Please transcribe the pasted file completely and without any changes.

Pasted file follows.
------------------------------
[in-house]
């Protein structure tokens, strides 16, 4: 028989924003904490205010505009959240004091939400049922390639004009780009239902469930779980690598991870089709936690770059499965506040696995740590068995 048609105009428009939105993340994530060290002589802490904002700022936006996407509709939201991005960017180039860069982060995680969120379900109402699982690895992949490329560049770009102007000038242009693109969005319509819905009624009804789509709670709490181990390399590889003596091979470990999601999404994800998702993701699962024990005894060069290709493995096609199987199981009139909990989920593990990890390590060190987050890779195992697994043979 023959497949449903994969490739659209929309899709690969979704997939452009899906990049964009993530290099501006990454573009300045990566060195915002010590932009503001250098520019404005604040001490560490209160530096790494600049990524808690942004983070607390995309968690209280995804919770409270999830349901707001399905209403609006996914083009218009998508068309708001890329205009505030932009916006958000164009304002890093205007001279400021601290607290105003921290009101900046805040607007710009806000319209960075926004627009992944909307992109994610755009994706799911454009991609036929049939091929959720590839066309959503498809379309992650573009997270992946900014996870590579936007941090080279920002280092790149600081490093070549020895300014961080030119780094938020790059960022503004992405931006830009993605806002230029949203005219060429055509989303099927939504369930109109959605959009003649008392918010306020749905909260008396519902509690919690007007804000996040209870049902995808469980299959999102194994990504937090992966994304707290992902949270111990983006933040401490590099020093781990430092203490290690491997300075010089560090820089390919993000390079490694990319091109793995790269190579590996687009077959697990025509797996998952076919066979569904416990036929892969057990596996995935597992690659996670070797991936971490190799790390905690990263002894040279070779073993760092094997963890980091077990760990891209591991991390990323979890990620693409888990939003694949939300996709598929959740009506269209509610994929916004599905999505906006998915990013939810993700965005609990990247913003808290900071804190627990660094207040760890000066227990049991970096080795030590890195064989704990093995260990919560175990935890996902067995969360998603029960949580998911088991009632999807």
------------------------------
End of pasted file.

[in-house]
């Protein structure tokens, strides 16, 4: 028989924003904490205010505009959240004091939400049922390639004009780009239902469930779980690598991870089709936690770059499965506040696995740590068995 048609105009428009939105993340994530060290002589802490904002700022936006996407509709939201991005960017180039860069982060995680969120379900109402699982690895992949490329560049770009102007000038242009693109969005319509819905009624009804789509709670709490181990390399590889003596091979470990999601999404994800998702993701699962024990005894060069290709493995096609199987199981009139909990989920593990990890390590060190987050890779195992697994043979 023959497949449903994969490739659209929309899709690969979704997939452009899906990049964009993530290099501006990454573009300045990566060195915002010590932009503001250098520019404005604040001490560490209160530096790494600049990524808690942004983070607390995309968690209280995804919770409270999830349901707001399905209403609006996914083009218009998508068309708001890329205009505030932009916006958000164009304002890093205007001279400021601290607290105003921290009101900046805040607007710009806000319209960075926004627009992944909307992109994610755009994706799911454009991609036929049939091929959720590839066309959503498809379309992650573009997270992946900014996870590579936007941090080279920002280092790149600081490093070549020895300014961080030119780094938020790059960022503004992405931006830009993605806002230029949203005219060429055509989303099927939504369930109109959605959009003649008392918010306020749905909260008396519902509690919690007007804000996040209870049902995808469980299959999102194994990504937090992966994304707290992902949270111990983006933040401490590099020093781990430092203490290690491997300075010089560090820089390919993000390079490694990319091109793995790269190579590996687009077959697990025509797996998952076919066979569904416990036929892969057990596996995935597992690659996670070797991936971490190799790390905690990263002894040279070779073993760092094997963890980091077990760990891209591991991390990323979890990620693409888990939003694949939300996709598929959740009506269209509610994929916004599905999505906006998915990013939810993700965005609990990247913003808290900071804190627990660094207040760890000066227990049991970096080795030590890195064989704990093995260990919560175990935890996902067995969360998603029960949580998911088991009632999807």